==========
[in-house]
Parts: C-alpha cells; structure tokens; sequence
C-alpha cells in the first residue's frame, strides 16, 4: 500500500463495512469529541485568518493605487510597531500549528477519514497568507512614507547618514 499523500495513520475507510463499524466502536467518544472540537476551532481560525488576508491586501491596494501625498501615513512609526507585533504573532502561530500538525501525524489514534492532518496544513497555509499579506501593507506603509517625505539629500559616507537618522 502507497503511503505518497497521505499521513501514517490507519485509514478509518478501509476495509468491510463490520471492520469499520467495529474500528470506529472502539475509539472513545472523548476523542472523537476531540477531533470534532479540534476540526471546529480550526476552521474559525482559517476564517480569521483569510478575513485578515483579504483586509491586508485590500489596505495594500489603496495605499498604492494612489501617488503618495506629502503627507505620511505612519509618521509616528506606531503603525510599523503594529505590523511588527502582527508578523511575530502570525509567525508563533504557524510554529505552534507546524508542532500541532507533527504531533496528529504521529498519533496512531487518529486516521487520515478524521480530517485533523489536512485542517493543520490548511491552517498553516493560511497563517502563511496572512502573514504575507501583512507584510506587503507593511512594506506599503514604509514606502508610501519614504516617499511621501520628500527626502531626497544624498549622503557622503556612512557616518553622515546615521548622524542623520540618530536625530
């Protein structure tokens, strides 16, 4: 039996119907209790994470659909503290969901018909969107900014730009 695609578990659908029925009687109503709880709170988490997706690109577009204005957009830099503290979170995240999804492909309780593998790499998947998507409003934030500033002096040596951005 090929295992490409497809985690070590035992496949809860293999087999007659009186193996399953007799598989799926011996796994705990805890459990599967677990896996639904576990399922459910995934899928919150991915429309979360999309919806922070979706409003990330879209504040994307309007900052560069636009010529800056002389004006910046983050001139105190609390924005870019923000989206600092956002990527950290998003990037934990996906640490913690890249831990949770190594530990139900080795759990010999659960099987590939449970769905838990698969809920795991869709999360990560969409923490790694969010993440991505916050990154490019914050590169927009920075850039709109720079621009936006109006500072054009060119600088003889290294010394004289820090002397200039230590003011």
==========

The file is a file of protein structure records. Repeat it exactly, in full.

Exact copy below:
[in-house]
Parts: C-alpha cells; structure tokens; sequence
C-alpha cells in the first residue's frame, strides 16, 4: 500500500463495512469529541485568518493605487510597531500549528477519514497568507512614507547618514 499523500495513520475507510463499524466502536467518544472540537476551532481560525488576508491586501491596494501625498501615513512609526507585533504573532502561530500538525501525524489514534492532518496544513497555509499579506501593507506603509517625505539629500559616507537618522 502507497503511503505518497497521505499521513501514517490507519485509514478509518478501509476495509468491510463490520471492520469499520467495529474500528470506529472502539475509539472513545472523548476523542472523537476531540477531533470534532479540534476540526471546529480550526476552521474559525482559517476564517480569521483569510478575513485578515483579504483586509491586508485590500489596505495594500489603496495605499498604492494612489501617488503618495506629502503627507505620511505612519509618521509616528506606531503603525510599523503594529505590523511588527502582527508578523511575530502570525509567525508563533504557524510554529505552534507546524508542532500541532507533527504531533496528529504521529498519533496512531487518529486516521487520515478524521480530517485533523489536512485542517493543520490548511491552517498553516493560511497563517502563511496572512502573514504575507501583512507584510506587503507593511512594506506599503514604509514606502508610501519614504516617499511621501520628500527626502531626497544624498549622503557622503556612512557616518553622515546615521548622524542623520540618530536625530
């Protein structure tokens, strides 16, 4: 039996119907209790994470659909503290969901018909969107900014730009 695609578990659908029925009687109503709880709170988490997706690109577009204005957009830099503290979170995240999804492909309780593998790499998947998507409003934030500033002096040596951005 090929295992490409497809985690070590035992496949809860293999087999007659009186193996399953007799598989799926011996796994705990805890459990599967677990896996639904576990399922459910995934899928919150991915429309979360999309919806922070979706409003990330879209504040994307309007900052560069636009010529800056002389004006910046983050001139105190609390924005870019923000989206600092956002990527950290998003990037934990996906640490913690890249831990949770190594530990139900080795759990010999659960099987590939449970769905838990698969809920795991869709999360990560969409923490790694969010993440991505916050990154490019914050590169927009920075850039709109720079621009936006109006500072054009060119600088003889290294010394004289820090002397200039230590003011």